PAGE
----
The shift in shoppers’ buying habits driven by the advent of e-commerce sites and social networks have drastically changed the way goods are being sold, marketed and bought. This is a change that hasn’t gone unnoticed by counterfeiters who have been ramping up their efforts on social networks in order to reach a wider audience.
Counterfeiters have perfected the art of agility, quickly recognizing which social media platform to sell each type of product, and how to market them in a way that resembles that of the real deal.
A good example of this can be seen on Instagram, where fake cosmetics products are hidden within branded hashtags, according to a 2016 study by cybersecurity researchers that showed a fifth to a third of the comments were from sellers of counterfeit products. Similarly, Red Points’ data revealed Facebook was increasingly a popular avenue for sale of fake football jerseys, with detections quadrupling in just two years.
With new fake listings popping up online in a matter of minutes, fighting counterfeits can often feel like playing a game of Whack-a-mole for brands. Traditionally, most companies have dealt with IP infringement or brand protection issues through in-house lawyers for lack of better alternatives. However, with sales on ecommerce marketplaces and social media platforms progressively dominating the retail landscape, these traditional solutions have rapidly been falling short of expectations.
The recent migration of counterfeiters en masse to social media represents a clear cultural shift—and one that brands can’t afford to turn a blind eye on for several reasons:
The potential reach available on social media is colossal. Facebook alone has well over two billion users, and as mobile technology continues to become more accessible, the number of people on social media will only increase.
Social media is becoming a primary shopping channel. Our research has shown that, across a number of different industries, consumers are already very receptive to the idea of purchasing items from social media.
Social media are increasingly adopting an ecommerce-led approach. Instagram recently launched a new checkout feature allowing brands to sell directly to shoppers from the platform. Facebook has also been championing this new e-commerce-led approach for quite some time with Facebook Marketplace—a community-oriented service which aims to bring regular people together to buy and sell on their platform. In China, millions of users conduct transactions through WeChat.
So, how can brands facing a high number of counterfeits on social media fight back?
The best solution needs to effectively measure and improve the way brands approach online counterfeiters. Having the right insights to make decisions becomes even more necessary when building a sustainable brand protection strategy.
Get the full picture
A single brand often suffers from a variety of problems related to IP infringement. For example, a brand may be having trouble with counterfeits on Chinese sites like Alibaba, but struggling on eBay with sellers using the brand’s trademarks in the listings. Additionally, the enforcement process varies from platform to platform, and each case can take a different amount of time to solve.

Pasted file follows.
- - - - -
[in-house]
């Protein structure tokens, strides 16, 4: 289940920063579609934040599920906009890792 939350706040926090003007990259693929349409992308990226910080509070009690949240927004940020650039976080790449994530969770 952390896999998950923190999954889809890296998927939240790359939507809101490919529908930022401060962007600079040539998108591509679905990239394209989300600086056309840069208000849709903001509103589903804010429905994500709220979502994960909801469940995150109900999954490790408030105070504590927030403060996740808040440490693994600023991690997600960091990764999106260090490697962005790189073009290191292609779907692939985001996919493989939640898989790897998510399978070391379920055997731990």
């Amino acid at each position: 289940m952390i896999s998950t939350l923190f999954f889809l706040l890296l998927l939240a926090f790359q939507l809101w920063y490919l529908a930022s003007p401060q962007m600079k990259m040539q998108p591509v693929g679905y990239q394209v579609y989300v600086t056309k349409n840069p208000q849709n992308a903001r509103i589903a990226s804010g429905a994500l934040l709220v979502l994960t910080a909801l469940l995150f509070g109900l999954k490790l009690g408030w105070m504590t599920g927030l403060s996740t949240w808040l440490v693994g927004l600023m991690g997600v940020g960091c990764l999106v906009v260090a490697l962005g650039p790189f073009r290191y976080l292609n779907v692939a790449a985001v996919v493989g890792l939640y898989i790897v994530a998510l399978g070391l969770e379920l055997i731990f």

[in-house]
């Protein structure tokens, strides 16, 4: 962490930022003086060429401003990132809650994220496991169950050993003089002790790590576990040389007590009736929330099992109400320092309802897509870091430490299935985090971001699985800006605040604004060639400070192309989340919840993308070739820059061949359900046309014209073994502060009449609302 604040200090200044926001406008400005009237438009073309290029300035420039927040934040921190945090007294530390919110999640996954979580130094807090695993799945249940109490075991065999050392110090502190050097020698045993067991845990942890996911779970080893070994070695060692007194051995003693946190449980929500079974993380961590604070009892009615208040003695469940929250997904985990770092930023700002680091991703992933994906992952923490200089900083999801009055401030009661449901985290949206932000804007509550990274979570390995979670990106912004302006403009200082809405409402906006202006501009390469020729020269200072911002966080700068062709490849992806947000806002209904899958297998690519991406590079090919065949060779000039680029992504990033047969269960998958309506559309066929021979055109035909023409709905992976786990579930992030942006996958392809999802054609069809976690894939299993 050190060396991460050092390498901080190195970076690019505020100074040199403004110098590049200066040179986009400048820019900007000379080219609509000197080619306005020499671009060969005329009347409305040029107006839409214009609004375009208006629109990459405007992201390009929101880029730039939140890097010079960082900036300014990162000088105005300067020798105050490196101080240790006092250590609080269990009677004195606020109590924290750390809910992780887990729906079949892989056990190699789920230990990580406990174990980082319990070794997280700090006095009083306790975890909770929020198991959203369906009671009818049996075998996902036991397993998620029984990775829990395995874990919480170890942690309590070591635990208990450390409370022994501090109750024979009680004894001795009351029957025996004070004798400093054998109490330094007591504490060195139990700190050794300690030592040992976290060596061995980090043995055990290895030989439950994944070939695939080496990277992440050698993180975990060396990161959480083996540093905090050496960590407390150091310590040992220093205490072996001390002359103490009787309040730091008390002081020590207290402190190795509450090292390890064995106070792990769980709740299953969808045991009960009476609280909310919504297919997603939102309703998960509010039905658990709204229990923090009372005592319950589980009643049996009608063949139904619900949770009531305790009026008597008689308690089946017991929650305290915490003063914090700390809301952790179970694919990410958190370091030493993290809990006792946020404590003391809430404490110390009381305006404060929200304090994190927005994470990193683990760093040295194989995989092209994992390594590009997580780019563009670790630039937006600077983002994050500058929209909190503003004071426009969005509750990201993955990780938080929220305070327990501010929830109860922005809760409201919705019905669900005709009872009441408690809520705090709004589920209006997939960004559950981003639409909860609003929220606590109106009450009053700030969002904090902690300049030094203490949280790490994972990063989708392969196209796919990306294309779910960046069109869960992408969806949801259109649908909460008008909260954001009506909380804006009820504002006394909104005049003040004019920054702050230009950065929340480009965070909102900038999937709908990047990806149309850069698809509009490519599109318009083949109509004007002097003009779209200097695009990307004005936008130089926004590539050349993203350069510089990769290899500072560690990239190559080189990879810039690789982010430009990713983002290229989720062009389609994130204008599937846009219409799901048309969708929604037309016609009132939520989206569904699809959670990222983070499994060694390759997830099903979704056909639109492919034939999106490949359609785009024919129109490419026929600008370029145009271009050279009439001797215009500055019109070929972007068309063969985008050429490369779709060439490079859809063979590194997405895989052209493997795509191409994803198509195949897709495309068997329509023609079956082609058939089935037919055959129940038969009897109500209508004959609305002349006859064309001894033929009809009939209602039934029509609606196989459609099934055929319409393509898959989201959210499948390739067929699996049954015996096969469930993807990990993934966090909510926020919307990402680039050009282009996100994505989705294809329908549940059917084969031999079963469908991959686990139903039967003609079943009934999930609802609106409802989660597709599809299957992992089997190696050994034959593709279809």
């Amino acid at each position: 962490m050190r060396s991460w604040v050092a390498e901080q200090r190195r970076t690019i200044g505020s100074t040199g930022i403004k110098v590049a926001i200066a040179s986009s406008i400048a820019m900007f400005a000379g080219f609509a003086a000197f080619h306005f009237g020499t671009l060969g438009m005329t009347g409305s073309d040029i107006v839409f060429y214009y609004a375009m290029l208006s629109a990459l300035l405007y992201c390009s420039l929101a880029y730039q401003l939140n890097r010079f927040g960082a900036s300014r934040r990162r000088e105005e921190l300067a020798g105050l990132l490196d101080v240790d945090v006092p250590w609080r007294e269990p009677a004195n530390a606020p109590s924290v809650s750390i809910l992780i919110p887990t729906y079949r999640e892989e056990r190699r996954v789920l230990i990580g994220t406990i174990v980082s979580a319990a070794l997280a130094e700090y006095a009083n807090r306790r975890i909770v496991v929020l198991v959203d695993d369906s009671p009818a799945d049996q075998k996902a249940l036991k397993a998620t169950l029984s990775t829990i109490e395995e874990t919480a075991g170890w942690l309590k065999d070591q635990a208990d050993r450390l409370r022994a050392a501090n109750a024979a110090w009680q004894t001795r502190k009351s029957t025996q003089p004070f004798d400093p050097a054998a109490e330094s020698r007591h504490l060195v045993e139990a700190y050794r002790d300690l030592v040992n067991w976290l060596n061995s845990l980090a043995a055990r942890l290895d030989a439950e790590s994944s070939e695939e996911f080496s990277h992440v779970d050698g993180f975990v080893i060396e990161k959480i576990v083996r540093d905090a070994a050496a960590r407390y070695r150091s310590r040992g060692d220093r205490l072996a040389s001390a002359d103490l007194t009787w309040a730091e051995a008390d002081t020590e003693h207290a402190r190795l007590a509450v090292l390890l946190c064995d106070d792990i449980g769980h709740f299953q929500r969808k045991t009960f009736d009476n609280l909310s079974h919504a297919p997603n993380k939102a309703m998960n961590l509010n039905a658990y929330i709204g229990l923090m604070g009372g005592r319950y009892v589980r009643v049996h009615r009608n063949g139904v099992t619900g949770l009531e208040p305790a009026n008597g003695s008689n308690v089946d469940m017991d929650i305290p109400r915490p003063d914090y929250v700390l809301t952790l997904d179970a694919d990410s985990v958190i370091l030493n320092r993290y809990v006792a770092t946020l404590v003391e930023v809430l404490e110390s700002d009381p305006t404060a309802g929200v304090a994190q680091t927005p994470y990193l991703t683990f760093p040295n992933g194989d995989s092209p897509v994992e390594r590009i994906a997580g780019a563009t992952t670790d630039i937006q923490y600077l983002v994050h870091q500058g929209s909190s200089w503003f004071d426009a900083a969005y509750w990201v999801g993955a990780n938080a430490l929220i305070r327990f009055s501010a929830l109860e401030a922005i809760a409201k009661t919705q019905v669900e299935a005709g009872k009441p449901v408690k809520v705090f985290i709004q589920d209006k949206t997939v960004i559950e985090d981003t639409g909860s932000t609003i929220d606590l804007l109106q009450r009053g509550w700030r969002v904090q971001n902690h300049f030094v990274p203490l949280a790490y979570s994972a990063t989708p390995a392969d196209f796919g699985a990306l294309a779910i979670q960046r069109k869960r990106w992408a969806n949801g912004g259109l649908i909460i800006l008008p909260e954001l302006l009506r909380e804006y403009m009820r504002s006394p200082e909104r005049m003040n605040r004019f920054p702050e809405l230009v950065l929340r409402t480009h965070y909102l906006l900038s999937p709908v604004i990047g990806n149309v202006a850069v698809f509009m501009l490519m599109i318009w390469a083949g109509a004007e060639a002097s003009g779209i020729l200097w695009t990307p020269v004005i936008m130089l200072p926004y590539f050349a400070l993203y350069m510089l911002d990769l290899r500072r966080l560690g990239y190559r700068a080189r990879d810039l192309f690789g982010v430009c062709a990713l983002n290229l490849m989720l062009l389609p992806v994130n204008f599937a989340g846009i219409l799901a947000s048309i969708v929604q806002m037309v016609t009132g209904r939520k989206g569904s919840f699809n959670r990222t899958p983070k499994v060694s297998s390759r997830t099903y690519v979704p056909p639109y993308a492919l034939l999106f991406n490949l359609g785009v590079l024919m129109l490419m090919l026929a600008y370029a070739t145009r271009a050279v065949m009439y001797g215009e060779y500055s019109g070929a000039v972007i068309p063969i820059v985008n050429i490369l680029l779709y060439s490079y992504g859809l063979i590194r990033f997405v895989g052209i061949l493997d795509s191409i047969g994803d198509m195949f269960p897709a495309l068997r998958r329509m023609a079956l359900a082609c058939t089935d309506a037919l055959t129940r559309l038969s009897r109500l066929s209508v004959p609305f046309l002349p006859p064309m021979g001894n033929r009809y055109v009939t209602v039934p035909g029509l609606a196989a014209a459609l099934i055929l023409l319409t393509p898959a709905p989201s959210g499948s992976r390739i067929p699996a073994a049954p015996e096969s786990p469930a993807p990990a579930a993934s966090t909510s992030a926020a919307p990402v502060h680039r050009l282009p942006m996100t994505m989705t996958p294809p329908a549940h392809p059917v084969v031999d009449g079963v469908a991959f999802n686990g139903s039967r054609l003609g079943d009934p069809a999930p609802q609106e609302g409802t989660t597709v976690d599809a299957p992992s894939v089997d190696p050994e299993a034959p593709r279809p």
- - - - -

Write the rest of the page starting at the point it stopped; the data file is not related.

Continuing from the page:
Having a clear idea of how each of the hundreds, or even thousands, of enforcement processes are being currently processed is important for brands to fully understand their main counterfeiting issues. In order to do so, using KPIs, metrics, and dashboards will empower brands to easily compare information, connect the dots between seemingly isolated incidents, and root-cause infringing issues.
Make informed decisions, not assumptions
When it comes to brand protection, having up-to-date information about online infringements enables brands to take accurate and timely decisions to stay effective. Ultimately, having the necessary data to back decisions allows companies to enhance their efficiency in detecting and enforcing online counterfeits.
Besides these, leveraging AI technology can help address one of the biggest challenges borne out of the advent of the internet—mass online counterfeiting. The speed with which counterfeiters can now produce and advertise fakes has rendered traditional IP enforcement methods somewhat insufficient.
Automated removals can help speed up enforcement procedures in a cost-effective manner, and free up staff’s time to work on other tasks. When brand protection is automated, on average it can take as little as a few hours from detection of infringing content to takedown—a process that typically takes days or weeks when done manually.
Ultimately, though online counterfeit is showing little sign of slowing down, implementing a data-driven IP strategy and leveraging technology can come a long way in helping brands prioritize and make informed decisions to build a sustainable brand protection plan, and maximize their brand protection efforts. Being strategic by measuring and improving the way brands approach online counterfeiters will definitely support companies to succeed in the battle against fakes.
Red Points helps brands combat online counterfeiting and intellectual property infringement.Favorite